New Jersey Devil’s Tree: an allegedly cursed tree that represents a town’s reckoning with a racist past.
Drivers near the corner of Mountain Road and Emerald Valley Lane in Bernards Township, New Jersey, come upon a tree that rises from the brush that, at sunset, becomes a dark silhouette against the field that stretches just behind it. Known simply as the Devil’s Tree, the oak is believed to have disturbing powers, cursing anyone who harms or simply touches it. By all accounts, it is at least two hundred years old and, according to the locals, everyone in the vicinity of Bernards Township seems to have a story about it.
According to one legend, at one time a farmer killed his entire family, then went to the tree to hang himself and, according to others, numerous suicides and murders occurred around the tree. Supposedly anyone who tries to cut down the unholy oak comes to an untimely end, and It is also said that the souls of those killed at the spot give the tree an unnatural warmth, and even in the dead of winter no snow will fall around it.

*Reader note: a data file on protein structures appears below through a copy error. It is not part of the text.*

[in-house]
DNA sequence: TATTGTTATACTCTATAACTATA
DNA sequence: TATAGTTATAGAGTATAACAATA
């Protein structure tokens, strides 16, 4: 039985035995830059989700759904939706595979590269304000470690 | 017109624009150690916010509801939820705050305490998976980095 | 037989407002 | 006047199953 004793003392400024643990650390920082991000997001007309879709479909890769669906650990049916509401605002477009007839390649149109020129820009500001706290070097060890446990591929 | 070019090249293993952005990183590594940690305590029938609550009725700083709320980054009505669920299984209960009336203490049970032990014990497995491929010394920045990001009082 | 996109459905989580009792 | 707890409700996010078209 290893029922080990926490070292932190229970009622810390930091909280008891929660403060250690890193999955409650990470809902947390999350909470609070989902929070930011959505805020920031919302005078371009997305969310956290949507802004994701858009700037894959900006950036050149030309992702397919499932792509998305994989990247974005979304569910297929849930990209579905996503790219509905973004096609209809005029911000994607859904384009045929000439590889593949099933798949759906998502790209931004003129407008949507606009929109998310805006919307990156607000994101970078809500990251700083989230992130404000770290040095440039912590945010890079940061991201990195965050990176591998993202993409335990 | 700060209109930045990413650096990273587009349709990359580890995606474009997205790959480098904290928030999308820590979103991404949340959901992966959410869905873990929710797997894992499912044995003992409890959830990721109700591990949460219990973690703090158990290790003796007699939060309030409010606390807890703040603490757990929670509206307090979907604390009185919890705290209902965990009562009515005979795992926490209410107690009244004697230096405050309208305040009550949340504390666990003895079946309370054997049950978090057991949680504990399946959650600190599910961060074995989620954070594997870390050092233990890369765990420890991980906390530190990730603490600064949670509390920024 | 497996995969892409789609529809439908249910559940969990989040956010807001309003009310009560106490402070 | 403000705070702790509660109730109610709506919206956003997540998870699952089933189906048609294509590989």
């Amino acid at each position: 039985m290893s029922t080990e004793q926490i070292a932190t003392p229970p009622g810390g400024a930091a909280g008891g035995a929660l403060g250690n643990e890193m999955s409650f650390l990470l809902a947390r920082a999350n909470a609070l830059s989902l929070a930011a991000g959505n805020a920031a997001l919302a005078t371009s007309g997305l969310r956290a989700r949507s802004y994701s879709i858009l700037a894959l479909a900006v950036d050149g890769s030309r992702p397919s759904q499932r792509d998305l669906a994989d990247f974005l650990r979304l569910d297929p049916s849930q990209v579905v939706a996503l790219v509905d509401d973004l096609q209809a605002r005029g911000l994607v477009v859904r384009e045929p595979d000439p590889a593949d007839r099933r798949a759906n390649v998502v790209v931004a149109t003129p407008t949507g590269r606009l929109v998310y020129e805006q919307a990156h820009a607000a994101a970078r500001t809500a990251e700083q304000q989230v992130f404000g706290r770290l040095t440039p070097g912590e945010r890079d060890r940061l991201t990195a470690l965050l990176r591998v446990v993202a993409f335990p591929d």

Not by chance, the tree is a popular spot for teens that test their courage and, despite it is on private property, bears the signs to prove it like graffiti, burn marks, and deep cuts that cover its trunk.
A local family once tried to keep the damage to a minimum, chasing visitors away in their pickup, which gave rise to the legend of a ghost truck that guards the tree.
According to local stories, the tree’s cursed origins come from the (presumable) lynchings that took place on its branches. Despite there is no evidence supporting that any hangings occurred at this location, Bernards Township and the surrounding Somerset County have a rich history of racist incidents. The Ku Klux Klan had a strong presence in the area in the 1920s, including large rallies, cross burnings, and even one incident where Klan members interrupted a Protestant church service with a “miniature burning cross” and gave the reverend a $300 donation (which he accepted).
As per KKK policy, often they would lynch local African-Americans to set an example, not only to other African-Americans, but also as an example of their principles and resolve.
Despite the Klan’s local presence seems to have quieted by the end of the 1920s, it clearly made a mark on Bernards Township and surrounding towns.
But, Is eventually the Devil’s Tree haunted? Maybe.
Or perhaps the tree represents a town’s reckoning with a sad chapter of local history, relegating the very real evils of a real group to realm of the supernatural…